"I don't know what else it takes but I don't believe we can stop at the door of the United States House. I believe there will have to be an emergence of members of the House flooding the United States Senate for Senator McConnell to understand that these initiatives today, my gun storage bill, my bill that I've introduced dealing with the caliber weapon, I've held an AR-15 in my hand, I wish I had it. It is as heavy as 10 boxes that you might be moving and the bullet that is utilized, a .50-caliber, these kinds of bullets need to be licensed and do not need to be on the street," she said recently on Capitol Hill.

Continue Reading at pjmedia.com

Trump suggests Iran responsible for Saudi oil attack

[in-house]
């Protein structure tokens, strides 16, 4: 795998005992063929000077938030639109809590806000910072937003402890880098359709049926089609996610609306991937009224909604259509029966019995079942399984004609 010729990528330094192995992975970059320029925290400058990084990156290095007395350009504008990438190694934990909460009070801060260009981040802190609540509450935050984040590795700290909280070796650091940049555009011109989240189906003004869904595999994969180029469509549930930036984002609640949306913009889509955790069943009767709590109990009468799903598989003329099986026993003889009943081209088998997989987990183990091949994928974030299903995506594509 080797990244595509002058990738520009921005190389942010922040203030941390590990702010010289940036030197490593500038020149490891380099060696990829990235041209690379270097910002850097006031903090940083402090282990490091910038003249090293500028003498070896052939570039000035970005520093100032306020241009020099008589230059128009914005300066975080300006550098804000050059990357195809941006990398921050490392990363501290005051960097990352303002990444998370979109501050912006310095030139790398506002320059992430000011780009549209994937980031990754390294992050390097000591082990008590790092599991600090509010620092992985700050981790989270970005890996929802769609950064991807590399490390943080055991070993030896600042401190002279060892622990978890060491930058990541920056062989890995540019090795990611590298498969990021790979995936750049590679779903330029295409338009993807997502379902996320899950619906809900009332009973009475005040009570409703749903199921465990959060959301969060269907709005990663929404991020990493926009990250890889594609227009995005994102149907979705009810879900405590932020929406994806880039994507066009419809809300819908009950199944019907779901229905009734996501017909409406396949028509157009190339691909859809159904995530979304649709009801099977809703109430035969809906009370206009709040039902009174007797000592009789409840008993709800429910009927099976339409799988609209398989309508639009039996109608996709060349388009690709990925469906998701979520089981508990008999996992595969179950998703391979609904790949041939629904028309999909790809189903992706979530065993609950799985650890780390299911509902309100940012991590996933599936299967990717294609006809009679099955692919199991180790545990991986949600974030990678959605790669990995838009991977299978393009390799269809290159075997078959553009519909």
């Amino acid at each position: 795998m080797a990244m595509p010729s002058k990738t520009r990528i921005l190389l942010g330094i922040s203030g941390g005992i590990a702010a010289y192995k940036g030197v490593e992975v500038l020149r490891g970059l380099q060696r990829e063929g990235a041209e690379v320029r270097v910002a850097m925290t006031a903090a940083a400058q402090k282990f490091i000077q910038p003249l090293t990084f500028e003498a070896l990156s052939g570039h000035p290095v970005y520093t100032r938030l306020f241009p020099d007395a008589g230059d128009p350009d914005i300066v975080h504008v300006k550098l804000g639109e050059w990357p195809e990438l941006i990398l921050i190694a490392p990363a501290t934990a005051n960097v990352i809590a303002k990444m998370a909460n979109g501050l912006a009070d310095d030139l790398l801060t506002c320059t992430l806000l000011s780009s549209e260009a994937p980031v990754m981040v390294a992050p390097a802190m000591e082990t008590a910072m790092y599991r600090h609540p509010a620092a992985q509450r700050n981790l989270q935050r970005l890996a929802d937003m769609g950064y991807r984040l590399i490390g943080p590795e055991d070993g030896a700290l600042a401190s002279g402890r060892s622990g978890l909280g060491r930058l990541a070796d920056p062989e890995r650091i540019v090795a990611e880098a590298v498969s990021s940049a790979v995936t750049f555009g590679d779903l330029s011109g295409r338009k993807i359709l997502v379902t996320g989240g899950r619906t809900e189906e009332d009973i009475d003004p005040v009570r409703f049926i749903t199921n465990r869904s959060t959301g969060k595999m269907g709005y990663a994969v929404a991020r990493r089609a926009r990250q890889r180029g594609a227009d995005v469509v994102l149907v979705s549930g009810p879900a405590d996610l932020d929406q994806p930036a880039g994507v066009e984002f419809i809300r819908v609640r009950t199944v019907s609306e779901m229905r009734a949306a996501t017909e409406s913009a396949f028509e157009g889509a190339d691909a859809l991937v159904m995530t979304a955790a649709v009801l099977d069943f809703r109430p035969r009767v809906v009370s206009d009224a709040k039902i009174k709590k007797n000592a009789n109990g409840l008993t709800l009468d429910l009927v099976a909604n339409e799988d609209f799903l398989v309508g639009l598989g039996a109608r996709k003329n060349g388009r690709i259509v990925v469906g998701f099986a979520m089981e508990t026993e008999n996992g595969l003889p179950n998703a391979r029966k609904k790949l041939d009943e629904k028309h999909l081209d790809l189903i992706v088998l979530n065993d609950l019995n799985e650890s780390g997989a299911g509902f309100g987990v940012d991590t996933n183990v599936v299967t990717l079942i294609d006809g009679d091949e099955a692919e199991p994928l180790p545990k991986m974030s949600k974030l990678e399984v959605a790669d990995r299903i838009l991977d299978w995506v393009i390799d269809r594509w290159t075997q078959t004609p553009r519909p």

Patrick Semansky/AP Photo

Patrick Semansky/AP Photo

By Caitlin Oprysko

President Donald Trump on Monday hinted at potential new evidence that could prove Iran was behind a series of drone attacks in Saudia Arabia that struck the heart of its oil production, pointing to prior controversies that he said cast doubt on Iran's denials.

“Remember when Iran shot down a drone, saying knowingly that it was in their 'airspace' when, in fact, it was nowhere close,” he asked in a tweet, referring to Iran’s downing of an unmanned U.S. aircraft three months ago.

“They stuck strongly to that story knowing that it was a very big lie. Now they say that they had nothing to do with the attack on Saudi Arabia,” he continued, adding: “We’ll see?”

Continue Reading at Politico.com

ABC: Trump ‘At the Center’ of All the Political Violence Right Now

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By Nicholas Fondacaro